Play Live Radio
Next Up:
0:00
0:00
Available On Air Stations
Local

California Attorney General issues wildfire risk guidance for some proposed developments

Firefighters are pictured spraying water on the Poinsettia Fire behind Carlsbad homes, May 2014.
Carlsbad Fire Department
Firefighters are pictured spraying water on the Poinsettia Fire behind Carlsbad homes, May 2014.

California Attorney General Rob Bonta is leading an effort to assess wildfire risk for some new constriction developments.

Bonta said his office’s new guidance will help local governments mitigate wildfire risk for proposed developments in fire-prone areas.

“When house hunting and apartment searching there are other (crucial) questions that may not get asked: ... How likely is this home to burn up in flames tomorrow? Do fire rescue and emergency responders have easy access to my neighborhood?" the Attorney General said.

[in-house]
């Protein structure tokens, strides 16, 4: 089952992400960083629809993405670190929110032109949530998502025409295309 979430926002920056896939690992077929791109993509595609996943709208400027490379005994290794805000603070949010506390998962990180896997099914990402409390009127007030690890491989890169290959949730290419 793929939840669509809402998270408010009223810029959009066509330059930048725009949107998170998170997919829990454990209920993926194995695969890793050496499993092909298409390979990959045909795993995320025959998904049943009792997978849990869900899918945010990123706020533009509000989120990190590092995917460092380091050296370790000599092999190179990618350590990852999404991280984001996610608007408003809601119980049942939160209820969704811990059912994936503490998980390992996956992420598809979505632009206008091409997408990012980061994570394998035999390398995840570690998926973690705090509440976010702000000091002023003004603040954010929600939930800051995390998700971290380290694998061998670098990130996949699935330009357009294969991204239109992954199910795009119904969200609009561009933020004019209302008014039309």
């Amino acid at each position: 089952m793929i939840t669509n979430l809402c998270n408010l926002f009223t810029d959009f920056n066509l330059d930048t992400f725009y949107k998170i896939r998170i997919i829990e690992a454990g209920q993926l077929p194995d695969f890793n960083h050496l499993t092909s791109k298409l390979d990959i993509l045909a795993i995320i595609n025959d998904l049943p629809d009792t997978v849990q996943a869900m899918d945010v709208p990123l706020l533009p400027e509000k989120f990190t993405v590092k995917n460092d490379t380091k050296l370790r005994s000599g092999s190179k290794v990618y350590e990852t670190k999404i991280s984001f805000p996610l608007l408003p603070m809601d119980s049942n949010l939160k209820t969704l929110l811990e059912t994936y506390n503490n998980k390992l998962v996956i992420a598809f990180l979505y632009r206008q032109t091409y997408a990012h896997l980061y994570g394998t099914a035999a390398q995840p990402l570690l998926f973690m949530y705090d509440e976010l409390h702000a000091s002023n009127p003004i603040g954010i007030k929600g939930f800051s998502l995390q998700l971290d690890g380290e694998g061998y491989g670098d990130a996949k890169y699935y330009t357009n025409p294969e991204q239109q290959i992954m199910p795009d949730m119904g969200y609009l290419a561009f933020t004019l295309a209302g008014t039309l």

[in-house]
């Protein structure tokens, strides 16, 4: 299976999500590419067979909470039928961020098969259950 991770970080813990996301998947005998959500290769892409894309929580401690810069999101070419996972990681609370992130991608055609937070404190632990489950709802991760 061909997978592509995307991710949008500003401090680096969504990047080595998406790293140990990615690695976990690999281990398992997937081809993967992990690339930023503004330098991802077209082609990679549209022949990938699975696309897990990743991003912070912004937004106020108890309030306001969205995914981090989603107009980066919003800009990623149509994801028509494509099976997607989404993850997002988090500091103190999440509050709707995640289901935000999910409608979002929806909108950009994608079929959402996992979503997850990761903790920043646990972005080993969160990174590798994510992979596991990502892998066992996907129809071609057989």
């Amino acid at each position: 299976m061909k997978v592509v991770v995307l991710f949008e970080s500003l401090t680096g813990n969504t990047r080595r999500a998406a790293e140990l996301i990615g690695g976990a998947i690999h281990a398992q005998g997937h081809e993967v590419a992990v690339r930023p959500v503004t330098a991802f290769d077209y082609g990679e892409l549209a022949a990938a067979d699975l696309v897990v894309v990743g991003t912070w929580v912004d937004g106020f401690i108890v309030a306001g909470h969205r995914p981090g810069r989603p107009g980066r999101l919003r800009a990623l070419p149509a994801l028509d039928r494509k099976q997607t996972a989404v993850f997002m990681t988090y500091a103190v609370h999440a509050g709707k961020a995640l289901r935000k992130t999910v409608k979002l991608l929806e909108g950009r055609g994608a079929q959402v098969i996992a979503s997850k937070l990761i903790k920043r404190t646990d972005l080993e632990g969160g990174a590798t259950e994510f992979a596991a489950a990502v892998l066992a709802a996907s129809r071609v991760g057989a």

Advertisement

Bonta spoke at San Diego’s Mission Trails Regional Park Monday to outline the new guidance.

It tells agencies to look at things like the density of a project, its location, the availability of evacuation routes, water supply and how to fire-harden homes and other buildings.

“Eight of the 10 largest wildfires in California history have occurred in the past 10 years. Since 2005, wildfires have destroyed over 97,000 structures,” Bonta said.

The 14-page document looks to improve wildfire safety for residential developments overall, but especially in the zone of transition between unoccupied land and human development — known as the wildland-urban interface.

Advertisement

The Attorney General said local governments need to carefully analyze and mitigate wildfire impacts for new development projects during the review process required by the California Environmental Quality Act (CEQA).

Bonta said his office has "gotten involved as a litigant in CEQA cases" in San Diego County and he wants local governments to have a clear legal path to avoid lawsuits down the road.

Explore all national, state and local returns now.